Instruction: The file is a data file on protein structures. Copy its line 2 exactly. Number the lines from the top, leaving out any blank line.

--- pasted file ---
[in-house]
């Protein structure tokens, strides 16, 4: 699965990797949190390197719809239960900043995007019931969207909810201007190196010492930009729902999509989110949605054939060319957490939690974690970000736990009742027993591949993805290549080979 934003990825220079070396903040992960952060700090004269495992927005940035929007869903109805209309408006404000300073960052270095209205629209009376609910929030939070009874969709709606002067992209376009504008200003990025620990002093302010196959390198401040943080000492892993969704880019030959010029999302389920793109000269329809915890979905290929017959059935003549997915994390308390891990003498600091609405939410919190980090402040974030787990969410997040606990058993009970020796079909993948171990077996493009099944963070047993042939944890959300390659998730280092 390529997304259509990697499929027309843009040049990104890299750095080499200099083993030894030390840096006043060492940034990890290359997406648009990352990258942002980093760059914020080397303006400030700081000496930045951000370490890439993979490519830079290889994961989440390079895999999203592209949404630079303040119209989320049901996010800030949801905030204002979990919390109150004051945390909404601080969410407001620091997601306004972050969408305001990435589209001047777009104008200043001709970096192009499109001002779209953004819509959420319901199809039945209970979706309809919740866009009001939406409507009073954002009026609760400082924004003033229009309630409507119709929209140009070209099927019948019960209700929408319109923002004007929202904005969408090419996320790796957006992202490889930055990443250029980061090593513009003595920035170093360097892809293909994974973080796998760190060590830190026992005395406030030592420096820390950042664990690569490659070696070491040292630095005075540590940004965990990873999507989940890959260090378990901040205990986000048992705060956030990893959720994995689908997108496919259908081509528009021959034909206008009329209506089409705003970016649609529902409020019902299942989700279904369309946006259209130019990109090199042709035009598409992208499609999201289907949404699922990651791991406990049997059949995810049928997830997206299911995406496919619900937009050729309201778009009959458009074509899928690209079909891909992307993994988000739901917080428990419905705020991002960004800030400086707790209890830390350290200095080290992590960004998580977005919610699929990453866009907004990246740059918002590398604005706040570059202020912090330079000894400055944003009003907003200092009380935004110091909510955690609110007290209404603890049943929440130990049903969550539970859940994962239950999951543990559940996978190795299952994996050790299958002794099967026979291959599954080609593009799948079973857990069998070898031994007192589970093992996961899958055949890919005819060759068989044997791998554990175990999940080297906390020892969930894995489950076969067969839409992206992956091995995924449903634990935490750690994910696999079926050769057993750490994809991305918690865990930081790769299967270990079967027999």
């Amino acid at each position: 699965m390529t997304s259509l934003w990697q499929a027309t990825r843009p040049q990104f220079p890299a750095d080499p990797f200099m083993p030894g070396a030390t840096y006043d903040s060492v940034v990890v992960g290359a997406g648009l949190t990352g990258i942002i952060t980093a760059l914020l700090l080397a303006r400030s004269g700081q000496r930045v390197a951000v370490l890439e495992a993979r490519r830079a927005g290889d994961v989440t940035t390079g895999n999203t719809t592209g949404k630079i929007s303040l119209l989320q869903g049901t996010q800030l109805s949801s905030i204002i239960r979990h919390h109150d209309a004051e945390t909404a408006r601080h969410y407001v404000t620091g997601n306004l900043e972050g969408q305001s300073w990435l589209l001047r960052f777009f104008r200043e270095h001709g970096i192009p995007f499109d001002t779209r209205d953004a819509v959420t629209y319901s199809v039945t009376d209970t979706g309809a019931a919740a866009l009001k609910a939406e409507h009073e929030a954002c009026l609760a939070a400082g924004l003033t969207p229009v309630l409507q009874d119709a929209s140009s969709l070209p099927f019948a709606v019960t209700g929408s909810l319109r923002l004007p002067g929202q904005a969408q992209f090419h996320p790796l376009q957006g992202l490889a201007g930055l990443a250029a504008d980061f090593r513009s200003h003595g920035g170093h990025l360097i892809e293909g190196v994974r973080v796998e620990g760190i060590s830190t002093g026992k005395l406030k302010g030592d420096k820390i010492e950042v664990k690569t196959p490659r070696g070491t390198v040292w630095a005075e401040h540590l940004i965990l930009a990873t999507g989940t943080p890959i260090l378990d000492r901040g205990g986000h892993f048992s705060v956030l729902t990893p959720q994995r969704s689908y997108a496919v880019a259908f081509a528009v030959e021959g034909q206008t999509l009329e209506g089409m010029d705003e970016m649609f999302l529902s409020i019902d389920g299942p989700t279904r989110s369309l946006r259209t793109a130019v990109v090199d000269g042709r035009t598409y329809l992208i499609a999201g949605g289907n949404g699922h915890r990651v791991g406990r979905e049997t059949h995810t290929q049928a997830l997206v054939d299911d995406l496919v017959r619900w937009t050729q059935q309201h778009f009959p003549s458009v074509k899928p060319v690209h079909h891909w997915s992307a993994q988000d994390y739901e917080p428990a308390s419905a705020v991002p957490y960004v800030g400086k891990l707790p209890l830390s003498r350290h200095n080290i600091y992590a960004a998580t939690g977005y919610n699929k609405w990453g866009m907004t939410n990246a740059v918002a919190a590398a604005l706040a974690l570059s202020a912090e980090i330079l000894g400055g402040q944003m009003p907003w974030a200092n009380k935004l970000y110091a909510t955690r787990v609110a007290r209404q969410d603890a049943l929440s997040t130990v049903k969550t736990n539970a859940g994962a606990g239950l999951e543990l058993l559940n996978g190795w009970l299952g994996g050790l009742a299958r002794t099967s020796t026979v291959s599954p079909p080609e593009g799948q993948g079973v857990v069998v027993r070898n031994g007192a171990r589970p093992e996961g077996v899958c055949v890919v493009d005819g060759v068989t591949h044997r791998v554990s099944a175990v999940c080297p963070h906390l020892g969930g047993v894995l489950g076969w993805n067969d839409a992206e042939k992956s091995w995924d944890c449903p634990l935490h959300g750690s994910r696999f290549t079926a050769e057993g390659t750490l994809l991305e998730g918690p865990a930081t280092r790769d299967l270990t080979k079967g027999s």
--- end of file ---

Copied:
């Protein structure tokens, strides 16, 4: 699965990797949190390197719809239960900043995007019931969207909810201007190196010492930009729902999509989110949605054939060319957490939690974690970000736990009742027993591949993805290549080979 934003990825220079070396903040992960952060700090004269495992927005940035929007869903109805209309408006404000300073960052270095209205629209009376609910929030939070009874969709709606002067992209376009504008200003990025620990002093302010196959390198401040943080000492892993969704880019030959010029999302389920793109000269329809915890979905290929017959059935003549997915994390308390891990003498600091609405939410919190980090402040974030787990969410997040606990058993009970020796079909993948171990077996493009099944963070047993042939944890959300390659998730280092 390529997304259509990697499929027309843009040049990104890299750095080499200099083993030894030390840096006043060492940034990890290359997406648009990352990258942002980093760059914020080397303006400030700081000496930045951000370490890439993979490519830079290889994961989440390079895999999203592209949404630079303040119209989320049901996010800030949801905030204002979990919390109150004051945390909404601080969410407001620091997601306004972050969408305001990435589209001047777009104008200043001709970096192009499109001002779209953004819509959420319901199809039945209970979706309809919740866009009001939406409507009073954002009026609760400082924004003033229009309630409507119709929209140009070209099927019948019960209700929408319109923002004007929202904005969408090419996320790796957006992202490889930055990443250029980061090593513009003595920035170093360097892809293909994974973080796998760190060590830190026992005395406030030592420096820390950042664990690569490659070696070491040292630095005075540590940004965990990873999507989940890959260090378990901040205990986000048992705060956030990893959720994995689908997108496919259908081509528009021959034909206008009329209506089409705003970016649609529902409020019902299942989700279904369309946006259209130019990109090199042709035009598409992208499609999201289907949404699922990651791991406990049997059949995810049928997830997206299911995406496919619900937009050729309201778009009959458009074509899928690209079909891909992307993994988000739901917080428990419905705020991002960004800030400086707790209890830390350290200095080290992590960004998580977005919610699929990453866009907004990246740059918002590398604005706040570059202020912090330079000894400055944003009003907003200092009380935004110091909510955690609110007290209404603890049943929440130990049903969550539970859940994962239950999951543990559940996978190795299952994996050790299958002794099967026979291959599954080609593009799948079973857990069998070898031994007192589970093992996961899958055949890919005819060759068989044997791998554990175990999940080297906390020892969930894995489950076969067969839409992206992956091995995924449903634990935490750690994910696999079926050769057993750490994809991305918690865990930081790769299967270990079967027999």